Sep. 24—An Arizona-based chain of opioid treatment centers hopes to open a regional clinic in Grand Forks.
Community Medical Services plans to open its 49th clinic later this fall in the Turning Point Health and Wellness building on 32nd Avenue. The for-profit company's clinics aim to help people kick opioid addictions in part by administering relatively low doses of methadone, a synthetic opioid that can satisfy the same physical cravings as heroin or pain pills but, when used properly, doesn't get the user high.
"We believe there is a sufficient need in that community," Mark Schaefer, the company's Minot-based vice president of northern territories, said of Grand Forks.
Company staff estimate they would ultimately treat about 300 Grand Forks-area residents at any given time at the hoped-for clinic, a number that sits about midway between the not-quite 300 they treat at their clinic in Minot and the 400 or so they treat at another clinic they operate in Fargo. About 86% of Minot patients are still visiting the clinic there after 90 days, Schaefer reported, and about 85% of patients at the Fargo clinic do the same.
The clinic that company administrators hope to open in Grand Forks would, in the same vein as the other two, be a "home base" that can offer addiction counselors, intake services, and more. Having an office here would make things logistically simpler for people who are taking methadone to treat their opioid addiction, according to Schaefer.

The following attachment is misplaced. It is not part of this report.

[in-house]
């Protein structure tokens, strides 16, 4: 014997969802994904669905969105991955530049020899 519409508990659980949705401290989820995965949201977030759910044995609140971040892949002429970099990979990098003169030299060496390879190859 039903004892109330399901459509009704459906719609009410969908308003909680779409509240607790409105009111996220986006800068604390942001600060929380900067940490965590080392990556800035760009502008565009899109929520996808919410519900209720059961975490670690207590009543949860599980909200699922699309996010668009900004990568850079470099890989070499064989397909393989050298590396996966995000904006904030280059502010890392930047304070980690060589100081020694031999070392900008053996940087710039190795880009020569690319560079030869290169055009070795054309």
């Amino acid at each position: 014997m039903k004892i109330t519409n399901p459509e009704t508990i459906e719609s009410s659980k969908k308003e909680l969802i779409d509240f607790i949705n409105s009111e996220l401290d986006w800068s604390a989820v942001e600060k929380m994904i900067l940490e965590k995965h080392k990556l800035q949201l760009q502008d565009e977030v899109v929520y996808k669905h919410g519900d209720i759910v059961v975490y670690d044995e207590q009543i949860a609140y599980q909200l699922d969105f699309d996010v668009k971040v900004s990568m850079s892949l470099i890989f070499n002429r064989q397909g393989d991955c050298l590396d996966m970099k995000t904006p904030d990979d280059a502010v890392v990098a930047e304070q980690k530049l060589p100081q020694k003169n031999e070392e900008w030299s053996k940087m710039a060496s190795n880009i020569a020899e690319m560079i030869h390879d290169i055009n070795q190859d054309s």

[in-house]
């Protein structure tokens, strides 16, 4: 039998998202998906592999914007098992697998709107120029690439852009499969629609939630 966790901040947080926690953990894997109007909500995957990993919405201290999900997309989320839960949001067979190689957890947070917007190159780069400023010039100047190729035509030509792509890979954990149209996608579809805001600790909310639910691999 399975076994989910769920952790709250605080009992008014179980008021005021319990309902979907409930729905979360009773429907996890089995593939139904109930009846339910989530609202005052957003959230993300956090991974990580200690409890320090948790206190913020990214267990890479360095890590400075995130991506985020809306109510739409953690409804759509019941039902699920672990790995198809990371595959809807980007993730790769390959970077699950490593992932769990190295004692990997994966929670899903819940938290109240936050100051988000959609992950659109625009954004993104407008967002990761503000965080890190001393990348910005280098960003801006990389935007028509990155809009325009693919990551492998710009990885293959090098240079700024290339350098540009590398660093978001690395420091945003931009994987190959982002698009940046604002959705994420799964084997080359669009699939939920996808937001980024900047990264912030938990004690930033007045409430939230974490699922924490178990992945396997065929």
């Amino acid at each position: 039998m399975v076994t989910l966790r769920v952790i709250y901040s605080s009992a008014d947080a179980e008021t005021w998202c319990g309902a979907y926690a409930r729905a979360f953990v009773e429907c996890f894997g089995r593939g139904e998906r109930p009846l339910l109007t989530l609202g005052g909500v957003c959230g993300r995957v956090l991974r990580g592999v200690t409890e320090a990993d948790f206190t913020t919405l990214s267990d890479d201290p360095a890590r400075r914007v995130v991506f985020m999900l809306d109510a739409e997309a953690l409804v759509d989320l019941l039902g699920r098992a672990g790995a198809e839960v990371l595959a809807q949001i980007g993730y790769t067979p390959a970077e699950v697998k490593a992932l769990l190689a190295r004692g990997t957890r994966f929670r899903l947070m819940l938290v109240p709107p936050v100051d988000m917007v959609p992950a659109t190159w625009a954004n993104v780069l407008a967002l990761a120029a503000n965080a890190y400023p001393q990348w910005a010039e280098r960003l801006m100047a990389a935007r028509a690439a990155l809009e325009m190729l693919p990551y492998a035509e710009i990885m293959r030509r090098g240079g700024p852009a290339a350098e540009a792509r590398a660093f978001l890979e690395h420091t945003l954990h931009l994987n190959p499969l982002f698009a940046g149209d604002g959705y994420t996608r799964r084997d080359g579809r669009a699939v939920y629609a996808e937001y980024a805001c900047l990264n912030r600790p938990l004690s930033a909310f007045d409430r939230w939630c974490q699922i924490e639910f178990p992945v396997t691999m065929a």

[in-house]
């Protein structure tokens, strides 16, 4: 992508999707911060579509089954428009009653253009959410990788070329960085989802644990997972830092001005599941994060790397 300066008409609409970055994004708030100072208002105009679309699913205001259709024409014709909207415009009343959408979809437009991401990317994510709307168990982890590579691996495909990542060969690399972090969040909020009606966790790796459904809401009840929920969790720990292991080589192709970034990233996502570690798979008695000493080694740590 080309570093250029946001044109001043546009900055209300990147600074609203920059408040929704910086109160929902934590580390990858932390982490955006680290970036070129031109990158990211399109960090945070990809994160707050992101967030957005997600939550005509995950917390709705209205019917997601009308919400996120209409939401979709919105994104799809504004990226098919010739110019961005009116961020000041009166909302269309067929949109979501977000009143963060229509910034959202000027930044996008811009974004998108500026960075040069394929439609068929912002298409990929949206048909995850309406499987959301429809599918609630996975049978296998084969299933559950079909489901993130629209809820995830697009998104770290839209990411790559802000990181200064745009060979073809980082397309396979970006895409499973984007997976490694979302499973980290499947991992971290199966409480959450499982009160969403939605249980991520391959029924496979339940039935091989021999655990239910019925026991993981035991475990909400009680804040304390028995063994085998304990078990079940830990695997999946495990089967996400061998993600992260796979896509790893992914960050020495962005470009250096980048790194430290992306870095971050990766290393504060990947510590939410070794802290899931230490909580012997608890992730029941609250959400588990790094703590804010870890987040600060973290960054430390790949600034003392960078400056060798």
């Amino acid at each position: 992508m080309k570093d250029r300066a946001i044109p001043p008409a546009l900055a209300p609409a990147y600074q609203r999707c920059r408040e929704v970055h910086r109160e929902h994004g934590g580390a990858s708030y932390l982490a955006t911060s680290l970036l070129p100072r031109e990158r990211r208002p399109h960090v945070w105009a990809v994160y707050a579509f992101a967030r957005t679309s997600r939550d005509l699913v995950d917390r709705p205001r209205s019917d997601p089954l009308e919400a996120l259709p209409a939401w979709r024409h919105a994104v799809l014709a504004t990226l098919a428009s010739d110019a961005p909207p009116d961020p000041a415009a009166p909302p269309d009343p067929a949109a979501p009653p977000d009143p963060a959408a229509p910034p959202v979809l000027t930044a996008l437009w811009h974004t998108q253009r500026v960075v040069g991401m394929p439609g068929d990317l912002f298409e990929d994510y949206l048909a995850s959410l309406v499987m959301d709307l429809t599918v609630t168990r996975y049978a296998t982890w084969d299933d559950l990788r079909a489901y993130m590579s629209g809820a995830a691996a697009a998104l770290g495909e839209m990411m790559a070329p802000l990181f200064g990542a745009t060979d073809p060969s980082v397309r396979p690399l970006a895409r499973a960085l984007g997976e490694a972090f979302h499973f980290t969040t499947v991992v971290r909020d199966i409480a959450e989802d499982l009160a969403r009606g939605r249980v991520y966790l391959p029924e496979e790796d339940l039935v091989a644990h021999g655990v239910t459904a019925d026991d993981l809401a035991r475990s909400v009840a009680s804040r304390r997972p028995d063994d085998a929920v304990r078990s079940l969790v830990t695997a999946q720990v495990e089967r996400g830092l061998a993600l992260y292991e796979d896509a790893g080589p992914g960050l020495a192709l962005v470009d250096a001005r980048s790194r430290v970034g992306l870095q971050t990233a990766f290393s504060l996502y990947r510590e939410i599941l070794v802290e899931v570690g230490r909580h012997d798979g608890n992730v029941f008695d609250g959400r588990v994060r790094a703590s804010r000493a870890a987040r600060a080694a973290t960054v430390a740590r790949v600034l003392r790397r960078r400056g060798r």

"When people first start treatment, they're coming in on a daily basis," he told the Herald. "So distance is always an issue and can be a barrier."
One of the company's patients lives in Grand Forks but used to commute to Minot every day to get a methadone dose, Schaefer said. The drive lasts at least three hours. When the company opened its Fargo clinic, the patient went there instead.
Grand Forks Public Health staff suggested the 32nd Avenue location because it's on the southern end of one of the city's more densely populated areas, because it's next to a city bus stop, and, of course, because it had space available, according to Michael Dulitz, the health department's opioid response coordinator.
Opioid overdoses in Grand Forks spiked dramatically earlier this month. Grand Forks police responded to four overdoses the weekend of Sept. 12, all of which police believe were caused by heroin and counterfeit pharmaceuticals.
'The best one is the one that works'
Methadone "saturates" the opioid receptors in a person's brain, which can ward off withdrawal and control cravings, according to Dulitz. Providers try to tailor the dose in a way that generally doesn't get a patient high.
"You're just taking enough where you feel normal," Dulitz said. "The brain isn't calling for more."
From there, Schaefer said, patients can work to find a job, secure housing, reconnect with family members, head to treatment, and so on. The general plan is to then gradually taper doses to zero, but some patients stay on the drug for years or the rest of their lives.
Methadone is one of three drugs commonly used to wean a user off of opioids.